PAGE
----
Friday, 22nd September 2023

Challenging Election Outcome: Task before NASS, INEC

By Chijioke Iremeka
14 April 2023   |   11:00 pm
Some Provisions of the 1999 Constitution of the Federal Republic of Nigeria (as amended) and the Electoral Act 2022 may be making it difficult for some candidates who have complaints against the conduct of polls and are seeking redress at election petition tribunal to get justice at the end of the day. For instance, Section 285 (6) provides that “An election tribunal shall deliver its judgment in writing within 180 days from the date of the filing of the petition.”

Cross section of Lawyers at Election Petition Tribunal

Whether or not all cases filed against winners of elections at the various tribunals should have been concluded before the swearing in date is becoming a subject of serious national debate. CHIJIOKE IREMEKA writes that some Senior Advocates of Nigeria (SANs) and politicians are craving a review of the relevant laws to extend the time required for election petition to be filed and the cases to be decided before the handover date to ensure fair hearing for the winners and the losers as contained in the 1999 Constitution of the Federal Republic of Nigeria.

Some Provisions of the 1999 Constitution of the Federal Republic of Nigeria (as amended) and the Electoral Act 2022 may be making it difficult for some candidates who have complaints against the conduct of polls and are seeking redress at election petition tribunal to get justice at the end of the day.
For instance, Section 285 (6) provides that “An election tribunal shall deliver its judgment in writing within 180 days from the date of the filing of the petition.”

It was observed that since the country’s nascent democracy started in 1999, no petitioner against the conduct of any presidential election has successfully pulled through this requirement at the election tribunal.

Observers are of the opinion that these requirements of the laws do not provide a fair and level playing grounds for the parties involved in election petitions as swearing in those declared winners pending the determination of the tribunal cases has often given the defendants undue advantage to use the state resources to fight their opponents at the tribunal.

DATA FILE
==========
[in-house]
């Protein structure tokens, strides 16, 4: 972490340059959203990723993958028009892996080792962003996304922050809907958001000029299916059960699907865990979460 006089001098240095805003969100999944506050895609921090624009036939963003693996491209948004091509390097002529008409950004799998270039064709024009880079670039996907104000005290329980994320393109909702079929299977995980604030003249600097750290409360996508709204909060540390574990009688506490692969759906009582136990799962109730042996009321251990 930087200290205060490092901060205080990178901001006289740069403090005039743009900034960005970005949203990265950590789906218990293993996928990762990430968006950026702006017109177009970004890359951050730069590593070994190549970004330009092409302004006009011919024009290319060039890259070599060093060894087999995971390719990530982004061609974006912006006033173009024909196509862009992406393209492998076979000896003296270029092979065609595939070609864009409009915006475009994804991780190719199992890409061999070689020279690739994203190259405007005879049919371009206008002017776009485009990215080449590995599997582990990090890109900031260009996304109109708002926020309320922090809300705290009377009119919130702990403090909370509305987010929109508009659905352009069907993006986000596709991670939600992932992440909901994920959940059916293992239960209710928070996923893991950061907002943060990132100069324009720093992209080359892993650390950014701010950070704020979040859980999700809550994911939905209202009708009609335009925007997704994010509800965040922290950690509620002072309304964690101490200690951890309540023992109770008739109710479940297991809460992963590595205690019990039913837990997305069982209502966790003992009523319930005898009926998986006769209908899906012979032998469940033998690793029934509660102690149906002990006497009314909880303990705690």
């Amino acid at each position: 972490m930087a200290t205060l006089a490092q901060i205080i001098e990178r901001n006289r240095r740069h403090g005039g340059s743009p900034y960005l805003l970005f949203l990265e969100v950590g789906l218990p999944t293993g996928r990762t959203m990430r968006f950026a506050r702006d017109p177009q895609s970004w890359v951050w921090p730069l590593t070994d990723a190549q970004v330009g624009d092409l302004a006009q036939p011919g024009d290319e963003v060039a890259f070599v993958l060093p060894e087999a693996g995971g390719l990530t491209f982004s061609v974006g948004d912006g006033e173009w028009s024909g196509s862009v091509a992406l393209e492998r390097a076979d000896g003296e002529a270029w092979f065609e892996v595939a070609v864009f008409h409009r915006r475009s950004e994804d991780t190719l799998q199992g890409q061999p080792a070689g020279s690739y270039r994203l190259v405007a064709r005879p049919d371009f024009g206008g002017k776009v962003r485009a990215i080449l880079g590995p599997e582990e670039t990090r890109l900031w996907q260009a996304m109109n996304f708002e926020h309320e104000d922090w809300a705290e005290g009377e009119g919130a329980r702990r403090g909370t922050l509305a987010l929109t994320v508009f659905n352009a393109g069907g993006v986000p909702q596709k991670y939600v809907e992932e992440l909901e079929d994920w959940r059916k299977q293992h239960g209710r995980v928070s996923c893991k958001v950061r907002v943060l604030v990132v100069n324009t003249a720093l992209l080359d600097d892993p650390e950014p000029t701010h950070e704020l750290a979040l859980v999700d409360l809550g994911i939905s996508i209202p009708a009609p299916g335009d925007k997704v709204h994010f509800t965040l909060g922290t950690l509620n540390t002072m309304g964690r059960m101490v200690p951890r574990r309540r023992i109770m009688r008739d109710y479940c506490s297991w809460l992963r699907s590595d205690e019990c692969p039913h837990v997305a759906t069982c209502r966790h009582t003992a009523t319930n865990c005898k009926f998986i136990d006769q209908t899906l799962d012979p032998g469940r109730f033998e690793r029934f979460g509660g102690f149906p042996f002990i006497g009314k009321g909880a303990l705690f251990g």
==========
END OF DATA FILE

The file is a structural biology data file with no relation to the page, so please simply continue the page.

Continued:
Hence, some legal luminaries, political analysts, civil society organisations (CSOs) and other stakeholders across the country are making a case for adjustment of the country’s electoral processes in such a manner that every election petition case would be exhausted before swearing in the candidate declared winner, and to make the electoral process transparent to reduce the number of petitions filed against the conduct of polls.

The Electoral Act 2022 came with some innovations that would not only help in conducting free and fair elections but also help in having a good election petition.

Due to perceived fraud and lack of transparency, a lot of elections conducted in Nigeria end up at the election petition tribunal with the exception of the one conducted by the administration of former President Goodluck Jonathan, who conceded defeat without challenging the victory of Muhammadu Buhari as the presidential candidate of the All Progressives Congress (APC).

Consequently, some Senior Advocates of Nigeria, other lawyers and politicians are worried over the provision of Section 285 (6) of the 1999 Constitution as amended. The jurists are of the view that the Section 285 (6) is inimical to achieving fair hearing enshrined in the same Constitution. To them, setting 21-day time frame within which to file a petition challenging the conduct of elections in Nigeria is ridiculous.

They noted that challenging the conduct or outcome of a presidential election implies challenging the election conducted in 36 states of different sizes and the Federal Capital Territory (FCT). According to the legal experts, law that gives the petitioner 21 days to gather his materials and articulate his grievances in a form that can be presented before the tribunal within 21 days is not progressive, considering the fact that the same 21-day deadline was also given to opposition candidates to file their petitions for other categories of election held in smaller geographical areas like state, district and constituency.